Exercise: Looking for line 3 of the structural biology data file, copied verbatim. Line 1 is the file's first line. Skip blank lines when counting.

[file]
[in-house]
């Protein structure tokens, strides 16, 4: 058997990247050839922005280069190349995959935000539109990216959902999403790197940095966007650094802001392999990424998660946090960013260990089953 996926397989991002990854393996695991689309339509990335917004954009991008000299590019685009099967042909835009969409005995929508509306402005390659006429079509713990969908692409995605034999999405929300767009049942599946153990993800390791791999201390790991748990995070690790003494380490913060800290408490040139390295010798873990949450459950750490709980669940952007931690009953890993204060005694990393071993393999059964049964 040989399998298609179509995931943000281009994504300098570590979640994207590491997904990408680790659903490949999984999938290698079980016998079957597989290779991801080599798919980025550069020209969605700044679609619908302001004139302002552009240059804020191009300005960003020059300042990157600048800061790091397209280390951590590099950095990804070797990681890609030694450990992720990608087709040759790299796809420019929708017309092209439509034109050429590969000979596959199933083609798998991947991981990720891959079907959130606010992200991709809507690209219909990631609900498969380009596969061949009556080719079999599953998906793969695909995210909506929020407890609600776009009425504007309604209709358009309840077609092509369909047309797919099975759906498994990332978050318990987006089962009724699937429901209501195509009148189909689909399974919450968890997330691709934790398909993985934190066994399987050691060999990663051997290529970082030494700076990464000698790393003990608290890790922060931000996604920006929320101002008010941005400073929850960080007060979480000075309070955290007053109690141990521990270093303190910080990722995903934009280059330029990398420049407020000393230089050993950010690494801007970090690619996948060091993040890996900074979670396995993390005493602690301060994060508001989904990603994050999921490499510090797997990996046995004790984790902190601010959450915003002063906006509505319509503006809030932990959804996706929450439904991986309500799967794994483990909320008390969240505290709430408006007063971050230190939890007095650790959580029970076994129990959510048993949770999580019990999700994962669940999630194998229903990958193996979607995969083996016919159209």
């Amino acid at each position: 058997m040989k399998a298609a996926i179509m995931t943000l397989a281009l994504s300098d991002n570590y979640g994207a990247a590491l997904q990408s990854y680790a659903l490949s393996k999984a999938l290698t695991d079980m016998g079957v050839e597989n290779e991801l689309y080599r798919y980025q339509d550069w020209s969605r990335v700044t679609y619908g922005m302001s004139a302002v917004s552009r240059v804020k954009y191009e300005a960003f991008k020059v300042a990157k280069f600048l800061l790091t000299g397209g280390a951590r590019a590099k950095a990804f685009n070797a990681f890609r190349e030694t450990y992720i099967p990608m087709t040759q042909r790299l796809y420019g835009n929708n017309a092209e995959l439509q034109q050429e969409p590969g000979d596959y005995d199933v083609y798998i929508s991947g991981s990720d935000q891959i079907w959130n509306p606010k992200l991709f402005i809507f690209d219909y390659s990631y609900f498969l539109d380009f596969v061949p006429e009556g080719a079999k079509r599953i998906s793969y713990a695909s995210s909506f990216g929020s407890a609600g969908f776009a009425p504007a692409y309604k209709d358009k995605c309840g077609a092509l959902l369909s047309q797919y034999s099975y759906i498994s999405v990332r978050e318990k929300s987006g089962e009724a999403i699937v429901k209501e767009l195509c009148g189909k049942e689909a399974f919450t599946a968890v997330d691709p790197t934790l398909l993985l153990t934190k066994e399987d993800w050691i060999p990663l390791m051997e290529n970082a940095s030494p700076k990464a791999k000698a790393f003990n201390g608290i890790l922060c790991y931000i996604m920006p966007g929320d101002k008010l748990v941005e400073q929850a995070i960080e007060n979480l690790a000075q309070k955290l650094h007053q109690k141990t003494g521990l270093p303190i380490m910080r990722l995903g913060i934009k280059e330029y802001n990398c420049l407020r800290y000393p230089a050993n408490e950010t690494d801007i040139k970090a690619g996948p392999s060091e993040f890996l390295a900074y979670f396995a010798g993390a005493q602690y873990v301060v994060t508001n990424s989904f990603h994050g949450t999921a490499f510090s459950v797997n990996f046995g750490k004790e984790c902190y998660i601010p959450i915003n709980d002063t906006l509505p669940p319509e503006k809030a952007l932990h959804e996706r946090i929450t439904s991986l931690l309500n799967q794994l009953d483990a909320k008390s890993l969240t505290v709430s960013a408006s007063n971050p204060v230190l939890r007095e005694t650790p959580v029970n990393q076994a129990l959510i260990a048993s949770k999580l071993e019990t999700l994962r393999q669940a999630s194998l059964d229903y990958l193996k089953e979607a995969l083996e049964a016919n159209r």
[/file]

């Amino acid at each position: 058997m040989k399998a298609a996926i179509m995931t943000l397989a281009l994504s300098d991002n570590y979640g994207a990247a590491l997904q990408s990854y680790a659903l490949s393996k999984a999938l290698t695991d079980m016998g079957v050839e597989n290779e991801l689309y080599r798919y980025q339509d550069w020209s969605r990335v700044t679609y619908g922005m302001s004139a302002v917004s552009r240059v804020k954009y191009e300005a960003f991008k020059v300042a990157k280069f600048l800061l790091t000299g397209g280390a951590r590019a590099k950095a990804f685009n070797a990681f890609r190349e030694t450990y992720i099967p990608m087709t040759q042909r790299l796809y420019g835009n929708n017309a092209e995959l439509q034109q050429e969409p590969g000979d596959y005995d199933v083609y798998i929508s991947g991981s990720d935000q891959i079907w959130n509306p606010k992200l991709f402005i809507f690209d219909y390659s990631y609900f498969l539109d380009f596969v061949p006429e009556g080719a079999k079509r599953i998906s793969y713990a695909s995210s909506f990216g929020s407890a609600g969908f776009a009425p504007a692409y309604k209709d358009k995605c309840g077609a092509l959902l369909s047309q797919y034999s099975y759906i498994s999405v990332r978050e318990k929300s987006g089962e009724a999403i699937v429901k209501e767009l195509c009148g189909k049942e689909a399974f919450t599946a968890v997330d691709p790197t934790l398909l993985l153990t934190k066994e399987d993800w050691i060999p990663l390791m051997e290529n970082a940095s030494p700076k990464a791999k000698a790393f003990n201390g608290i890790l922060c790991y931000i996604m920006p966007g929320d101002k008010l748990v941005e400073q929850a995070i960080e007060n979480l690790a000075q309070k955290l650094h007053q109690k141990t003494g521990l270093p303190i380490m910080r990722l995903g913060i934009k280059e330029y802001n990398c420049l407020r800290y000393p230089a050993n408490e950010t690494d801007i040139k970090a690619g996948p392999s060091e993040f890996l390295a900074y979670f396995a010798g993390a005493q602690y873990v301060v994060t508001n990424s989904f990603h994050g949450t999921a490499f510090s459950v797997n990996f046995g750490k004790e984790c902190y998660i601010p959450i915003n709980d002063t906006l509505p669940p319509e503006k809030a952007l932990h959804e996706r946090i929450t439904s991986l931690l309500n799967q794994l009953d483990a909320k008390s890993l969240t505290v709430s960013a408006s007063n971050p204060v230190l939890r007095e005694t650790p959580v029970n990393q076994a129990l959510i260990a048993s949770k999580l071993e019990t999700l994962r393999q669940a999630s194998l059964d229903y990958l193996k089953e979607a995969l083996e049964a016919n159209r």